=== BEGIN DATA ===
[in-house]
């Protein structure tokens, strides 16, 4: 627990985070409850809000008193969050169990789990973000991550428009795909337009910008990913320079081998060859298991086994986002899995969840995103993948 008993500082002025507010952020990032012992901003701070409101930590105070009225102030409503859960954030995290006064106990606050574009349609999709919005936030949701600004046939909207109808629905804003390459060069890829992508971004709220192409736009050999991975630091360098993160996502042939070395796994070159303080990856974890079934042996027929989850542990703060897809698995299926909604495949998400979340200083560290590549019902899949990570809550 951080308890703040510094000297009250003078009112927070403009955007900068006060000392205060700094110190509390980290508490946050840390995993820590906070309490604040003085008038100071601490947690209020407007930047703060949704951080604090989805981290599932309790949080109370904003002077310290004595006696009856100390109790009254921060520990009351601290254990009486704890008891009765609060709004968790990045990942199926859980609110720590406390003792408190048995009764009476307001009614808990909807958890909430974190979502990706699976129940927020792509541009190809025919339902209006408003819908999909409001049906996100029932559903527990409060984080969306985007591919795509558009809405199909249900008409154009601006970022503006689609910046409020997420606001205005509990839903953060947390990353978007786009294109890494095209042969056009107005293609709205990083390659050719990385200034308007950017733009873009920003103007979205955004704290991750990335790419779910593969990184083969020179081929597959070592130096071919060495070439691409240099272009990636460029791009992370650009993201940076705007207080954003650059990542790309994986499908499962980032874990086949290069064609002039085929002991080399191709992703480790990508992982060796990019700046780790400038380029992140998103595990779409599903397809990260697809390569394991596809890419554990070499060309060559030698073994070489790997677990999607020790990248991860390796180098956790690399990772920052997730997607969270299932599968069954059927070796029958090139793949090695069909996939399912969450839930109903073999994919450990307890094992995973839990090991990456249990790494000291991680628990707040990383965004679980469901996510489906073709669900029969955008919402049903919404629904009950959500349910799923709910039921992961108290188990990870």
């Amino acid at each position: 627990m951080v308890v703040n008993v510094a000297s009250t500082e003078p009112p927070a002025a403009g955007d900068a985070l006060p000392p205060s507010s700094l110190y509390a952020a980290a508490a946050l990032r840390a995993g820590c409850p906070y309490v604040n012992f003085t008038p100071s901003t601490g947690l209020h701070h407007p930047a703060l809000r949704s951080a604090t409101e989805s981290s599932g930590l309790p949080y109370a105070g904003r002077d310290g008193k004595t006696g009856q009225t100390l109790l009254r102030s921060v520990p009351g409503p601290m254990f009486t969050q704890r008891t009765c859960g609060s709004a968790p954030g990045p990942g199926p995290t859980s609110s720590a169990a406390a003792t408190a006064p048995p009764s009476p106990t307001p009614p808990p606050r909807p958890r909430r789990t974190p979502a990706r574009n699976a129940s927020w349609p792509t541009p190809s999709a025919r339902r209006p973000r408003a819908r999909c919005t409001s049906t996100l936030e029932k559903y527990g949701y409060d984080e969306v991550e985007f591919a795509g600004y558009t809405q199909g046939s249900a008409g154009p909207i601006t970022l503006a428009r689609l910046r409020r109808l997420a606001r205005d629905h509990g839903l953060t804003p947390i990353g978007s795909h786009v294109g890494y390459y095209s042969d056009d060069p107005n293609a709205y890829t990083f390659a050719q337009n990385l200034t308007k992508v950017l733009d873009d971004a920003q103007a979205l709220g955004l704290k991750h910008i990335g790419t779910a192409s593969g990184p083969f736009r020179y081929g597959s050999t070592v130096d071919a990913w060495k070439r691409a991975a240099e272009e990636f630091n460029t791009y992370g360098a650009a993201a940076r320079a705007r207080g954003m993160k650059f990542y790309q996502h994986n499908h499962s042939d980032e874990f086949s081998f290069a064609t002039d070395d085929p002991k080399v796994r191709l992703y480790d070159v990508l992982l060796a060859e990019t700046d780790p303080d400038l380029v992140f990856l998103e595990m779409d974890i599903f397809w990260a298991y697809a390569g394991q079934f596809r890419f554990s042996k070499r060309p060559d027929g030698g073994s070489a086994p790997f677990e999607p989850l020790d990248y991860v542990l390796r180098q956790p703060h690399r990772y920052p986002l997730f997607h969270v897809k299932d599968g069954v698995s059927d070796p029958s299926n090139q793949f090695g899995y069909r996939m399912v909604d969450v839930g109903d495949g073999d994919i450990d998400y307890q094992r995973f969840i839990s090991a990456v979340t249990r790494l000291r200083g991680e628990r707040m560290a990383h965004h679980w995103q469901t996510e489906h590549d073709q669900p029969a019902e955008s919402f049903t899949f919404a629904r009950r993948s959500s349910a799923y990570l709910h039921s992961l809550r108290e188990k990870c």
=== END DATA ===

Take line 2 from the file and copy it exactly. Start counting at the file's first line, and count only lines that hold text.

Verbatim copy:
């Protein structure tokens, strides 16, 4: 627990985070409850809000008193969050169990789990973000991550428009795909337009910008990913320079081998060859298991086994986002899995969840995103993948 008993500082002025507010952020990032012992901003701070409101930590105070009225102030409503859960954030995290006064106990606050574009349609999709919005936030949701600004046939909207109808629905804003390459060069890829992508971004709220192409736009050999991975630091360098993160996502042939070395796994070159303080990856974890079934042996027929989850542990703060897809698995299926909604495949998400979340200083560290590549019902899949990570809550 951080308890703040510094000297009250003078009112927070403009955007900068006060000392205060700094110190509390980290508490946050840390995993820590906070309490604040003085008038100071601490947690209020407007930047703060949704951080604090989805981290599932309790949080109370904003002077310290004595006696009856100390109790009254921060520990009351601290254990009486704890008891009765609060709004968790990045990942199926859980609110720590406390003792408190048995009764009476307001009614808990909807958890909430974190979502990706699976129940927020792509541009190809025919339902209006408003819908999909409001049906996100029932559903527990409060984080969306985007591919795509558009809405199909249900008409154009601006970022503006689609910046409020997420606001205005509990839903953060947390990353978007786009294109890494095209042969056009107005293609709205990083390659050719990385200034308007950017733009873009920003103007979205955004704290991750990335790419779910593969990184083969020179081929597959070592130096071919060495070439691409240099272009990636460029791009992370650009993201940076705007207080954003650059990542790309994986499908499962980032874990086949290069064609002039085929002991080399191709992703480790990508992982060796990019700046780790400038380029992140998103595990779409599903397809990260697809390569394991596809890419554990070499060309060559030698073994070489790997677990999607020790990248991860390796180098956790690399990772920052997730997607969270299932599968069954059927070796029958090139793949090695069909996939399912969450839930109903073999994919450990307890094992995973839990090991990456249990790494000291991680628990707040990383965004679980469901996510489906073709669900029969955008919402049903919404629904009950959500349910799923709910039921992961108290188990990870």